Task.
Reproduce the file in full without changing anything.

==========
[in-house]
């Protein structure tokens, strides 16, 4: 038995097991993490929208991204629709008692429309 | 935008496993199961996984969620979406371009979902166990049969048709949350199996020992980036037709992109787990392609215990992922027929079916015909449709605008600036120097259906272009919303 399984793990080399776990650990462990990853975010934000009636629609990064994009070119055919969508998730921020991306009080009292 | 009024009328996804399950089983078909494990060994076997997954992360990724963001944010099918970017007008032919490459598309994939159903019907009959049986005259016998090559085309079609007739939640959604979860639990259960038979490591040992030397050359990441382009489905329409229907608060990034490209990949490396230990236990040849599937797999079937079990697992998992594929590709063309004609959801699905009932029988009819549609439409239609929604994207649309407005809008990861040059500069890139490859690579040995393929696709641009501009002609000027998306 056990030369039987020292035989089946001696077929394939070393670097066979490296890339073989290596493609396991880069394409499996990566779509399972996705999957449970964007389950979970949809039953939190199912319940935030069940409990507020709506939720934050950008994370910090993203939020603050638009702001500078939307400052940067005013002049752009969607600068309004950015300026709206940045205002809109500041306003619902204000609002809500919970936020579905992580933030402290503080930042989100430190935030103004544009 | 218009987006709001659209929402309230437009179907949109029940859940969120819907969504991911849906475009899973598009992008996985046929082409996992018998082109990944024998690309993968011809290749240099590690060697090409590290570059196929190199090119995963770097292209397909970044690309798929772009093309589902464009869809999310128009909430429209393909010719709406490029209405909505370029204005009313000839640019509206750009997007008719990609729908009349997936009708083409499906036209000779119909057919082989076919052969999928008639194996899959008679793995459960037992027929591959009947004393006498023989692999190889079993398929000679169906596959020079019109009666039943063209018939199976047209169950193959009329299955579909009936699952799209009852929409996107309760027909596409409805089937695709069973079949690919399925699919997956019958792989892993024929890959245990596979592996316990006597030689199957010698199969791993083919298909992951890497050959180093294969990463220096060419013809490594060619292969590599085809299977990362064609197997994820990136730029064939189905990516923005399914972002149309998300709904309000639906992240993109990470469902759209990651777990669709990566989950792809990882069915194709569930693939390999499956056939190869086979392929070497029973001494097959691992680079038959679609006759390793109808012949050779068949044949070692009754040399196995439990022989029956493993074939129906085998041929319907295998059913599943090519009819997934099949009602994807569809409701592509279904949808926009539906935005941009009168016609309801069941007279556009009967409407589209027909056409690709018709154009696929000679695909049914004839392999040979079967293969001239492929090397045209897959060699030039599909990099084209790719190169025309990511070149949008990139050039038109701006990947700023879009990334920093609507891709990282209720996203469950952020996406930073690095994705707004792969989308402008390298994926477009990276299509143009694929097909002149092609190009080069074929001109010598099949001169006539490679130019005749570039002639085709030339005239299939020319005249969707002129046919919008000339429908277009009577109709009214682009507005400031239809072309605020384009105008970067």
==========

[in-house]
């Protein structure tokens, strides 16, 4: 038995097991993490929208991204629709008692429309 | 935008496993199961996984969620979406371009979902166990049969048709949350199996020992980036037709992109787990392609215990992922027929079916015909449709605008600036120097259906272009919303 399984793990080399776990650990462990990853975010934000009636629609990064994009070119055919969508998730921020991306009080009292 | 009024009328996804399950089983078909494990060994076997997954992360990724963001944010099918970017007008032919490459598309994939159903019907009959049986005259016998090559085309079609007739939640959604979860639990259960038979490591040992030397050359990441382009489905329409229907608060990034490209990949490396230990236990040849599937797999079937079990697992998992594929590709063309004609959801699905009932029988009819549609439409239609929604994207649309407005809008990861040059500069890139490859690579040995393929696709641009501009002609000027998306 056990030369039987020292035989089946001696077929394939070393670097066979490296890339073989290596493609396991880069394409499996990566779509399972996705999957449970964007389950979970949809039953939190199912319940935030069940409990507020709506939720934050950008994370910090993203939020603050638009702001500078939307400052940067005013002049752009969607600068309004950015300026709206940045205002809109500041306003619902204000609002809500919970936020579905992580933030402290503080930042989100430190935030103004544009 | 218009987006709001659209929402309230437009179907949109029940859940969120819907969504991911849906475009899973598009992008996985046929082409996992018998082109990944024998690309993968011809290749240099590690060697090409590290570059196929190199090119995963770097292209397909970044690309798929772009093309589902464009869809999310128009909430429209393909010719709406490029209405909505370029204005009313000839640019509206750009997007008719990609729908009349997936009708083409499906036209000779119909057919082989076919052969999928008639194996899959008679793995459960037992027929591959009947004393006498023989692999190889079993398929000679169906596959020079019109009666039943063209018939199976047209169950193959009329299955579909009936699952799209009852929409996107309760027909596409409805089937695709069973079949690919399925699919997956019958792989892993024929890959245990596979592996316990006597030689199957010698199969791993083919298909992951890497050959180093294969990463220096060419013809490594060619292969590599085809299977990362064609197997994820990136730029064939189905990516923005399914972002149309998300709904309000639906992240993109990470469902759209990651777990669709990566989950792809990882069915194709569930693939390999499956056939190869086979392929070497029973001494097959691992680079038959679609006759390793109808012949050779068949044949070692009754040399196995439990022989029956493993074939129906085998041929319907295998059913599943090519009819997934099949009602994807569809409701592509279904949808926009539906935005941009009168016609309801069941007279556009009967409407589209027909056409690709018709154009696929000679695909049914004839392999040979079967293969001239492929090397045209897959060699030039599909990099084209790719190169025309990511070149949008990139050039038109701006990947700023879009990334920093609507891709990282209720996203469950952020996406930073690095994705707004792969989308402008390298994926477009990276299509143009694929097909002149092609190009080069074929001109010598099949001169006539490679130019005749570039002639085709030339005239299939020319005249969707002129046919919008000339429908277009009577109709009214682009507005400031239809072309605020384009105008970067």